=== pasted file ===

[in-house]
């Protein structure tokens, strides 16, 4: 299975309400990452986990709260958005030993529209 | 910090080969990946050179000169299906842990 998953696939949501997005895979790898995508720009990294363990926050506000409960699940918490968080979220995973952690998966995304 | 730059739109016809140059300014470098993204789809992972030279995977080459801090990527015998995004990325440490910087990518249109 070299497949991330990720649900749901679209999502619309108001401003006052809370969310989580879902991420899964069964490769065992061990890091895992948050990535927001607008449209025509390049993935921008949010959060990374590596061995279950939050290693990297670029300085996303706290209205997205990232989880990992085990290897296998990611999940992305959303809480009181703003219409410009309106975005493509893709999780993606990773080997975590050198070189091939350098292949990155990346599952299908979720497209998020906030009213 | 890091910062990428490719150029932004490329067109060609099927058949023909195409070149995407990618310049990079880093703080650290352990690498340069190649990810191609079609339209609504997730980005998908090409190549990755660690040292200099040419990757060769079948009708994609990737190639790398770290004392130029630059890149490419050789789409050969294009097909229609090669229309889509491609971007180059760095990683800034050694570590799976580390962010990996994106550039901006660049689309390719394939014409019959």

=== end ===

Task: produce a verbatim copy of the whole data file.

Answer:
[in-house]
């Protein structure tokens, strides 16, 4: 299975309400990452986990709260958005030993529209 | 910090080969990946050179000169299906842990 998953696939949501997005895979790898995508720009990294363990926050506000409960699940918490968080979220995973952690998966995304 | 730059739109016809140059300014470098993204789809992972030279995977080459801090990527015998995004990325440490910087990518249109 070299497949991330990720649900749901679209999502619309108001401003006052809370969310989580879902991420899964069964490769065992061990890091895992948050990535927001607008449209025509390049993935921008949010959060990374590596061995279950939050290693990297670029300085996303706290209205997205990232989880990992085990290897296998990611999940992305959303809480009181703003219409410009309106975005493509893709999780993606990773080997975590050198070189091939350098292949990155990346599952299908979720497209998020906030009213 | 890091910062990428490719150029932004490329067109060609099927058949023909195409070149995407990618310049990079880093703080650290352990690498340069190649990810191609079609339209609504997730980005998908090409190549990755660690040292200099040419990757060769079948009708994609990737190639790398770290004392130029630059890149490419050789789409050969294009097909229609090669229309889509491609971007180059760095990683800034050694570590799976580390962010990996994106550039901006660049689309390719394939014409019959």